The wait is over! On May 29 Senator Patrick Leahy and Governor Phil Scott joined housing and transportation advocates, local and state officials, Montpelier Mayor Anne Watson and many others to celebrate the summertime groundbreaking of the 1 Taylor Street project.
The site, currently a parking lot, will become home to a ground-level transit center to provide public transportation throughout the City and the region, and serve as the Greyhound bus hub for Montpelier. Housing Vermont and Downstreet Housing & Community Development will build 30 mixed-income apartments above the transit center providing needed housing in the core of the downtown.
“Today we are breaking ground on a project that has been decades in the making. This new multimodal transit center is not just a good project, but the right project for Montpelier. It addresses critical transportation and housing needs while setting the stage for new private investments in our capital city’s downtown. Vermont’s future requires that we increase the vibrancy and livability of our downtowns and village centers and this project does that in a big way,” said Senator Leahy.
In 2003 Leahy and former Senator Jim Jeffords worked together to secure two earmarks in the federal budget and highway bills that directed a combined $7 million to the City of Montpelier to construct a “Montpelier Multimodal and Welcome Center.”
The project, located on a one-acre parcel formerly known as the Carr Lot, is funded through a complicated mix of federal, state and local transportation and housing funding. Sen. Leahy was critical in securing and preserving the federal funds; Gov. Scott worked with state legislators to earmark millions of dollars for affordable housing projects. The project also includes green space on the Winooski River, and a public art exhibit.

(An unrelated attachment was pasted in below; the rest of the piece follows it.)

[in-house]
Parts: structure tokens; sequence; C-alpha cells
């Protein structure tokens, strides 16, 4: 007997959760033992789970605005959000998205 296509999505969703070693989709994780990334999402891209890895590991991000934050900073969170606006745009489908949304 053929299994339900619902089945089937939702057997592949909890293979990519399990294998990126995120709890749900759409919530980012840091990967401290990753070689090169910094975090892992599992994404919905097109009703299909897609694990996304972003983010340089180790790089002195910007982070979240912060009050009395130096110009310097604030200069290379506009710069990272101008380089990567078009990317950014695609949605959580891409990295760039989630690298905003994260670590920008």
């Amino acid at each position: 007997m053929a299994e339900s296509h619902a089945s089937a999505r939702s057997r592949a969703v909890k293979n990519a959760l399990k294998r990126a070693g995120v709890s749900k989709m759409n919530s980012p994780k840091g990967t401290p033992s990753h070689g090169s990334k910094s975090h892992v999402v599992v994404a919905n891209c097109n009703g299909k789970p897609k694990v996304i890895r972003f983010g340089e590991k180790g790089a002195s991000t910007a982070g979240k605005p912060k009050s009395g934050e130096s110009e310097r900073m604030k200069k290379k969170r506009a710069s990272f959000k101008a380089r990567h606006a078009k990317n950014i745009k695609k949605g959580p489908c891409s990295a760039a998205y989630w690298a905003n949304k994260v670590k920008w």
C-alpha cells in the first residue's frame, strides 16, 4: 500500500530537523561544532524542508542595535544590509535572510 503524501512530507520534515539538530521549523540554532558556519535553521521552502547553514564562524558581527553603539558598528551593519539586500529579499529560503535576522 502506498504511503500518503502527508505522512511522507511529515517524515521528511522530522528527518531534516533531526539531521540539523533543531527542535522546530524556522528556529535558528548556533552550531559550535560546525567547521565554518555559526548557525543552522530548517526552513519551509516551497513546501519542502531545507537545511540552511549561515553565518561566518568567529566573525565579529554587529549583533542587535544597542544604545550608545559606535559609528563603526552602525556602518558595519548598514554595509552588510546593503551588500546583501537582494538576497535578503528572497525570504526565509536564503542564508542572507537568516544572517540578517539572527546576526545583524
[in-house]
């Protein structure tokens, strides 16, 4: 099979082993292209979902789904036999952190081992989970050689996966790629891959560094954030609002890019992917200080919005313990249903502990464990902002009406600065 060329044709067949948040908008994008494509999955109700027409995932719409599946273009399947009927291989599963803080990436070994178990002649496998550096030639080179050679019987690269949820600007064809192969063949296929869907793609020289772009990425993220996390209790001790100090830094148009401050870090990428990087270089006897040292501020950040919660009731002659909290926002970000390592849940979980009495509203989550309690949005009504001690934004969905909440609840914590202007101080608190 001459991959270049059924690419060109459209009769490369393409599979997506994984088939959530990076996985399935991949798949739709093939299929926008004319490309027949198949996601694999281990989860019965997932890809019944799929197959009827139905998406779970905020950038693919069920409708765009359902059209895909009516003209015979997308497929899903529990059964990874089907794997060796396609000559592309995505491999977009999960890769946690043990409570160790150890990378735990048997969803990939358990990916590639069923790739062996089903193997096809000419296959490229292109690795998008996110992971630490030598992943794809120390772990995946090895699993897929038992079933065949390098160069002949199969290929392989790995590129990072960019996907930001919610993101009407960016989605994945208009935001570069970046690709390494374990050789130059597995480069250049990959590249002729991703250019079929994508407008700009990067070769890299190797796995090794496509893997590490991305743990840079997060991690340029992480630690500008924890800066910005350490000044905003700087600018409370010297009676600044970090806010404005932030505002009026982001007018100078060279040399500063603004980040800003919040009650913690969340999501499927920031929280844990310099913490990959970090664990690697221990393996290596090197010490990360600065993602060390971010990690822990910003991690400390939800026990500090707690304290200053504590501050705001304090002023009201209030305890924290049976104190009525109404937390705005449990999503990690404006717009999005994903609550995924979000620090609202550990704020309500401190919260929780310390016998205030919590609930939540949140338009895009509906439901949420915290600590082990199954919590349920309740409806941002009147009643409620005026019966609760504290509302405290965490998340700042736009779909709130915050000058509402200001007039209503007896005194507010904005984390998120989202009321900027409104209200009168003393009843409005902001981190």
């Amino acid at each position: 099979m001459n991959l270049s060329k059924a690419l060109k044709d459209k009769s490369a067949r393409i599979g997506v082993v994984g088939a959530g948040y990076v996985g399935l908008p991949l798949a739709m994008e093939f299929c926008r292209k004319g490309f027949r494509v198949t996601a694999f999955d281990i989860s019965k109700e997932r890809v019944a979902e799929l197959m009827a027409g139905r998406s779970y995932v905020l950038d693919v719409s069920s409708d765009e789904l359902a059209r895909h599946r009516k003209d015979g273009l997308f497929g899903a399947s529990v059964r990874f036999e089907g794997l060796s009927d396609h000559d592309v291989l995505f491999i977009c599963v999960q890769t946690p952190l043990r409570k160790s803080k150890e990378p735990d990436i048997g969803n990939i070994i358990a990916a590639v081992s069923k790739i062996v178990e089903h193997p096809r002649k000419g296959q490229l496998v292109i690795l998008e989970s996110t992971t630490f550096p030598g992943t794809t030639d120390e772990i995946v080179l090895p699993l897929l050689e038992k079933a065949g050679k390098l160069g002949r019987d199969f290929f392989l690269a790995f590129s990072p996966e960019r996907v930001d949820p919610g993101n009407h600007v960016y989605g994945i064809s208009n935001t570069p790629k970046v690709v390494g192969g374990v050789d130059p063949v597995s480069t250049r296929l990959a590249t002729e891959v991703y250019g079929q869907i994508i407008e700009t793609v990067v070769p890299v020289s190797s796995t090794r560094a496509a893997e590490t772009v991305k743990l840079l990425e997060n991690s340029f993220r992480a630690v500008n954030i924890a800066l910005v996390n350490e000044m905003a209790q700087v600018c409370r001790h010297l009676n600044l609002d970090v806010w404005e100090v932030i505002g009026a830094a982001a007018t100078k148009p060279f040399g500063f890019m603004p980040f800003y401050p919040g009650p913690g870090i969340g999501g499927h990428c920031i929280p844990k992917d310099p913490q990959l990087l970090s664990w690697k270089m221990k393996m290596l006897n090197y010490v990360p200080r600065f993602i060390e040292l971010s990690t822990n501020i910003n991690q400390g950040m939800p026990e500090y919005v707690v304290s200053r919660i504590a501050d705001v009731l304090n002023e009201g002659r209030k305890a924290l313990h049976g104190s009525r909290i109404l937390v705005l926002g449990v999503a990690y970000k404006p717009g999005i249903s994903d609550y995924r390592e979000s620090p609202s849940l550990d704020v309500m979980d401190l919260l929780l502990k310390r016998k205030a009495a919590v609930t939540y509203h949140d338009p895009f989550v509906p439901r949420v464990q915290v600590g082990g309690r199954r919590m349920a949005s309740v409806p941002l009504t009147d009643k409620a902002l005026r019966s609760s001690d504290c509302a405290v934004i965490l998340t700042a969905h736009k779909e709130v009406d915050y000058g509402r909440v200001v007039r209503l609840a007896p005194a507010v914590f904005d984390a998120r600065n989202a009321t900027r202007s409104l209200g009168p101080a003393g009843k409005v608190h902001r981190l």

“Taylor Street will bring not only housing affordability, but also location affordability to our new residents,” said Kathy Beyer, Vice President for Development at Housing Vermont.
“This project is so important to all the people who live and work in Montpelier,” said Mayor Watson. She noted that residents living in the building will be able to use the adjacent recreation path to walk or bike to downtown businesses and City Hall, as well as catch a bus to businesses and jobs throughout the City and as far away as St. Johnsbury and Burlington.
“This is an exciting time for the City of Montpelier, and GMT is proud to be a partner in this project,” said Green Mountain Transit General Manager Mark A. Sousa. “The Montpelier Transit Center will make a huge difference in the daily lives of Central Vermont passengers and we look forward continuing to improve the transit experience for all!”
“We are thrilled to be bringing 30 new apartments to the Capitol City,” said Eileen Peltier, Executive Director of Downstreet Housing and Community Development, which partnered with Housing Vermont on ensuring the upper level apartments were part of the project. “Critical funding for this project is provided by the Housing for All revenue bond supported by the Governor and the Legislature last year.”
In the coming weeks, the heavy construction work will get underway. Also this summer, work on the recreation path will begin at the 1 Taylor Street site, cross the river on a newly installed pedestrian bridge, and extend to Main Street.